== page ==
Shares in McBride (LSE: MCB) slumped 18% Tuesday morning, after downgrading its full-year expectations based on first-half performance. The maker of cleaning and hygiene products now expects adjusted pre-tax profit to come in around 15% below the current market consensus.
A slowdown in the final two months of the period have impacted revenues, and the firm also blamed the fall partly on its decision to exit UK aerosol manufacture in the fourth quarter of the previous year.
Net debt at 31 December came in at £113.5m, down from £120m six months previously (excluding any IFRS 16 effect), and the firm says it is “comfortably within all of its banking covenants.” But those covenants don’t seem too strict, allowing net debt-to-EBITDA to reach as high as three times (according to McBride’s last full-year results statement), so I certainly would not dismiss that debt as a concern.
One thing I do like about McBride in these times of domestic economic troubles is its international diversification, with only 26% of its £673m revenue coming from the UK — though that UK revenue is 5.6% higher than the prior year.
So what do I think about McBride as an investment? Well, a low P/E of nine, and well covered dividend yields of around 4.2% make it look attractive… until I remember debt. That £113.5m is equivalent to 93% of the firm’s market cap, which suggests that we’re looking at a debt-free equivalent P/E of around 17.
In turbulent times, I do like global diversification, but I don’t like debt. And I also don’t like to see big dividends paid by indebted companies in low-margin businesses, so I’m out.
Shares in Elementis (LSE: ELM) also suffered an 18% fall when the market opened, pulling back to a 12% shortfall by mid-morning. That continues a sharp slump that started on 2 January, and Elementis shares are now down 23% over 12 months and 47% over two years.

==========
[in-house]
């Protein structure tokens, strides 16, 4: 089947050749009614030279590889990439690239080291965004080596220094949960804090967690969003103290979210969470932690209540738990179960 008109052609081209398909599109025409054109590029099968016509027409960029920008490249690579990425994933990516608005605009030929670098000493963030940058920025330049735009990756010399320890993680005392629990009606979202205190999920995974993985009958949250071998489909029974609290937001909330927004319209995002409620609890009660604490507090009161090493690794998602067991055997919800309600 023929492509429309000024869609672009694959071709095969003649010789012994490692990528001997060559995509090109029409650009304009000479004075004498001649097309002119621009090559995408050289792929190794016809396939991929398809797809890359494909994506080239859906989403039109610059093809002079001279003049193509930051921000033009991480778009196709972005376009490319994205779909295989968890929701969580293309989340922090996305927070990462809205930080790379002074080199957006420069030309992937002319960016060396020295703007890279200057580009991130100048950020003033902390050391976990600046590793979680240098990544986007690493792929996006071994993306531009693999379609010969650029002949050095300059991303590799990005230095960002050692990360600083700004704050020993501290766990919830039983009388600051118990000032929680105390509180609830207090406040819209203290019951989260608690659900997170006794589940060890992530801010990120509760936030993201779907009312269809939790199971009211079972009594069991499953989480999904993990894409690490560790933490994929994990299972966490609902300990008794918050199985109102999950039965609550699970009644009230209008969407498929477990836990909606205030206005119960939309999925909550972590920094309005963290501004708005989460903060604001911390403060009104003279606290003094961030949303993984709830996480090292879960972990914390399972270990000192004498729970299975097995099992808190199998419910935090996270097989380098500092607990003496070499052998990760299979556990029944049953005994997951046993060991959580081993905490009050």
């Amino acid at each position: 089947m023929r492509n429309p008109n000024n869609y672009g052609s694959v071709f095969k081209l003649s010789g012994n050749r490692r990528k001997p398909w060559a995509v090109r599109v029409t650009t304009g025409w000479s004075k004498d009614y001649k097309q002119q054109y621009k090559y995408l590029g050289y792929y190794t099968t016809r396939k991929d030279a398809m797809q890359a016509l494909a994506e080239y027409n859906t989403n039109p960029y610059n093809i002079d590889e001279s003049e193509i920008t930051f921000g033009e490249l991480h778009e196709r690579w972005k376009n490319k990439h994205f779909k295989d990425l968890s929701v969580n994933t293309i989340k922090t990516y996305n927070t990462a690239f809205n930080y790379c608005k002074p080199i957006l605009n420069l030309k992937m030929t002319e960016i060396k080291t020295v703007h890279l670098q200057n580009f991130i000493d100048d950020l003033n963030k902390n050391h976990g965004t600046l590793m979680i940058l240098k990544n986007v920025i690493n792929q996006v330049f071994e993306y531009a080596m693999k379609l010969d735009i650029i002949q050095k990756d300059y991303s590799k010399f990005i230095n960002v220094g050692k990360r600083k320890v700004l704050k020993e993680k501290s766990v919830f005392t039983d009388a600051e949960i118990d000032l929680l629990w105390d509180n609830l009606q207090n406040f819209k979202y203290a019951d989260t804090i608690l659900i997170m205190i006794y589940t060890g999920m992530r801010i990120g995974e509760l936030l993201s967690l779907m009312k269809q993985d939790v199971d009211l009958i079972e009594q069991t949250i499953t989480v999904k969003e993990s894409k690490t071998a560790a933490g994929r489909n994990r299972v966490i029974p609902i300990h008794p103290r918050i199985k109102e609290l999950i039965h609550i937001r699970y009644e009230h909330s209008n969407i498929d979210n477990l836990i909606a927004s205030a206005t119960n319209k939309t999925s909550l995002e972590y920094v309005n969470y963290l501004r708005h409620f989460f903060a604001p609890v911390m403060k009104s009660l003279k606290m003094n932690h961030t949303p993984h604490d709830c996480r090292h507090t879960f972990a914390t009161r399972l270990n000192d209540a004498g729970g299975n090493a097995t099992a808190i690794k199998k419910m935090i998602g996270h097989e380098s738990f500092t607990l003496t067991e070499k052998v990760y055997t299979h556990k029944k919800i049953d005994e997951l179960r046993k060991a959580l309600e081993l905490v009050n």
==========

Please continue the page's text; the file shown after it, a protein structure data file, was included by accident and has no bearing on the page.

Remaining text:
The reason this time is a new profit warning from the speciality chemicals firm, which now says it expects adjusted operating profit for 2019 of between $122m and $124m, well below 2018’s $133m.
Chief executive Paul Waterman told us that 2019 performance was “negatively impacted by a challenging market backdrop as the more cyclically exposed parts of the portfolio like Chromium and Energy have deteriorated through H2.”
That does show some of the risk with companies like this (and with commodities stocks in general), that they’re exposed to economic cycles and to world prices over which they have no control.
Earnings at Elementis have been under pressure for a few years, and analysts had been expecting a 17% EPS drop for 2019. It’s likely to be a bit worse than that now, but a 9% uptick forecast for 2020 would give us a P/E for Elementis shares of around 12 (with a further earnings rise forecast for 2021 of 11% dropping it to 11).
I’d find that attractive, except for one thing… that dreaded debt. At the halfway stage at 30 June, net debt stood at $509m. That represented a net debt-to-pro forma adjusted EBITDA of 2.8x, although the firm expected that to drop to 2.4x by year-end.
I think Elementis could be a long-term buy, but I want to see more debt reduction first — get that ratio below 2x and I might be interested.
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Alan Oscroft has no position in any of the shares mentioned. The Motley Fool UK has recommended Elementis. Views expressed on the companies mentioned in this article are those of the writer and therefore may differ from the official recommendations we make in our subscription services such as Share Advisor, Hidden Winners and Pro. Here at The Motley Fool we believe that considering a diverse range of insights makes us better investors.